Classic Computer Magazine Archive COMPUTE! ISSUE 42 / NOVEMBER 1983 / PAGE 49

Guest Commentary

The High Cost Of Personal Telecommunications

Robert Braver

As telecommunication becomes an increasingly important aspect of home computing, the telephone rates and hookup fees are of interest to both the consumer and the telephone companies. Robert Braver, President of the Oklahoma Modem Users Group, raises some important issues in this guest commentary. We contacted South-western Bell of Oklahoma, and the remarks of their spokesperson are included.

Sometime in mid-May, 1983, I called my local Bell business office to request that a trace be placed on my bulletin board system's phone line. Someone had been calling up my system and tying it up for an hour at a time by sitting at the prompt which asks for a user ID number.

When requesting a trace, you must describe the type of calls you have been receiving. I thought that since these calls were not voice messages, there would more than likely be confusion when I tried to explain things to the business office representative. I expected to need about half an hour to explain exactly what a modem and bulletin board system is. After all, I had to do that when I first had the phone line installed a year ago.

There Must Be Some Mistake

To my surprise, she seemed to know all about modems. In fact, she informed me that since I used a modem on my phone line, I would have to pay a higher monthly phone rate.

Of course, I thought she must be mistaken. Perhaps she was referring to the "Data Perfect" lines, which are used for high-speed (2400 baud) transmissions. I didn't need a special line for my relatively slow 300 baud modem. Even 1200 baud modems do fine on ordinary phone lines.

After about two weeks of arguing with Bell business office representatives, insisting that there must be some mistake, I received a copy of a tariff sheet from the Oklahoma Corporation Commission. Bell was right. Their tariffs do call for the charging of a higher rate for connecting a computer using a modem to the phone lines.

This section of Southwestern Bell's Oklahoma tariffs, called Information Terminal Service tariffs, was written in the mid-sixties. Obviously, this was long before there were home computers. When the tariffs were written, generally the only modem users were large corporations transmitting data 24 hours a day. Therefore, the rates for having a computer or similar device connected to the phone lines with a modem were somewhat higher.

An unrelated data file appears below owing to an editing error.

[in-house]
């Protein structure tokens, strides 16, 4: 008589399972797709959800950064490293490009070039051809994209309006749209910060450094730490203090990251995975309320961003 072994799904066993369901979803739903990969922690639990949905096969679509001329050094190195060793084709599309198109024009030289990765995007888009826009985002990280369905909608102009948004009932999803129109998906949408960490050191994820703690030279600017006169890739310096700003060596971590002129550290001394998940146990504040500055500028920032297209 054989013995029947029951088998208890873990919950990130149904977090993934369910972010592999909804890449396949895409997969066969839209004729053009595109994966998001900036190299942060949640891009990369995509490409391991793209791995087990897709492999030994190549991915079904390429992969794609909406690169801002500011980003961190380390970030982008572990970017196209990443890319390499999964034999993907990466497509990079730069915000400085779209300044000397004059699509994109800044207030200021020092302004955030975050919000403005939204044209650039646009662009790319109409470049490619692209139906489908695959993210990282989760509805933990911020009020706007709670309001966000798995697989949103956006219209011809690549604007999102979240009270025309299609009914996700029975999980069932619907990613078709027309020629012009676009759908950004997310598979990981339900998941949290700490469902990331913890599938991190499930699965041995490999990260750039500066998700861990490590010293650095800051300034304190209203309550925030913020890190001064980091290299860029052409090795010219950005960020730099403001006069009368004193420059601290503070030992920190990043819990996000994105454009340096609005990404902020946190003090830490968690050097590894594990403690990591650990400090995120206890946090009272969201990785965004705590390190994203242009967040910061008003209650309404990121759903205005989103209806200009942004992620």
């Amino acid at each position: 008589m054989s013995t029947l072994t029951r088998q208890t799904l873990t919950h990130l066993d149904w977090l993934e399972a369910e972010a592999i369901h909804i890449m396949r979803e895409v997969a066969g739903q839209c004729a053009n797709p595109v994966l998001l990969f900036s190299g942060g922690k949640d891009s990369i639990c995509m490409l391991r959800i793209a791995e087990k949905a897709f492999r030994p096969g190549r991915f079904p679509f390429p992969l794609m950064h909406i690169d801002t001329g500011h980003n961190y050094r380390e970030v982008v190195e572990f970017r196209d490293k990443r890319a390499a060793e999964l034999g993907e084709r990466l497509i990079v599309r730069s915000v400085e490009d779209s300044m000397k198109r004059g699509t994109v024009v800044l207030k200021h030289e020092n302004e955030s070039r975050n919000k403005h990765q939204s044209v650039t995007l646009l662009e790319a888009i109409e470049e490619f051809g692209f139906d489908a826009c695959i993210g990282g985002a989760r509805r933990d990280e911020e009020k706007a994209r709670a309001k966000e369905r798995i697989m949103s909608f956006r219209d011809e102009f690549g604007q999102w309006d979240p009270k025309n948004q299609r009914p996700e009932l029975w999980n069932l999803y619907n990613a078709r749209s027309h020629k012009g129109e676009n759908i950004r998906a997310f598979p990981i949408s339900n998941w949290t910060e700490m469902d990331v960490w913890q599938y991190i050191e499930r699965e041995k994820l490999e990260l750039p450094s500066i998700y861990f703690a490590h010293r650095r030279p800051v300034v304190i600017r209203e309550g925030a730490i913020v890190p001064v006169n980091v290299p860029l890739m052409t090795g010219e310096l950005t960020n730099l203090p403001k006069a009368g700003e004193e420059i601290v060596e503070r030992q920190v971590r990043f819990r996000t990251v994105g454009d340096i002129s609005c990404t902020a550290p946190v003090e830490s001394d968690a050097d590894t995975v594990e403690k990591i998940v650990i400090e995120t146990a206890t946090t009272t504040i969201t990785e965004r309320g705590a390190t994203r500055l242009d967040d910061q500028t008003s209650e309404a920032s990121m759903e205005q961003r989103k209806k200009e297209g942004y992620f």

Because there were no home computers when the tariffs were written, Bell had no reason to distinguish between commercial and residential modem use. And now, almost 20 years later, Southwestern Bell is using those tariffs to charge personal computer users five times their normal phone rate if they wish to use modems with their personal computers.

An Organized Response

Since this tariff would seriously inhibit home modem use in Oklahoma, I immediately organized the Oklahoma Modem Users Group, or OMUG, to challenge Southwestern Bell and its unfair tariff.

OMUG's main goal is to organize the modem users of Oklahoma and to undertake whatever legal proceedings are deemed necessary to force Bell to exempt home modem users from the Provisions of Information Terminal Service tariffs.

As of this writing, legal proceedings are still in the future. OMUG has recently been raising funds and attempting to gain the support of home computer and modem manufacturers. OMUG has also been publicizing the situation to make sure that all modem users nationwide as well as the general public know about this problem.

Not Limited To Oklahoma

This situation, it turns out, may not be unique to Oklahoma. There are similar outdated tariffs in other states. And many experts in the industry seem to think that if Southwestern Bell is justified in charging higher rates to modem users in Oklahoma, it is just a matter of time before other states adopt similar tariffs or start enforcing their present tariffs (also written in the sixties).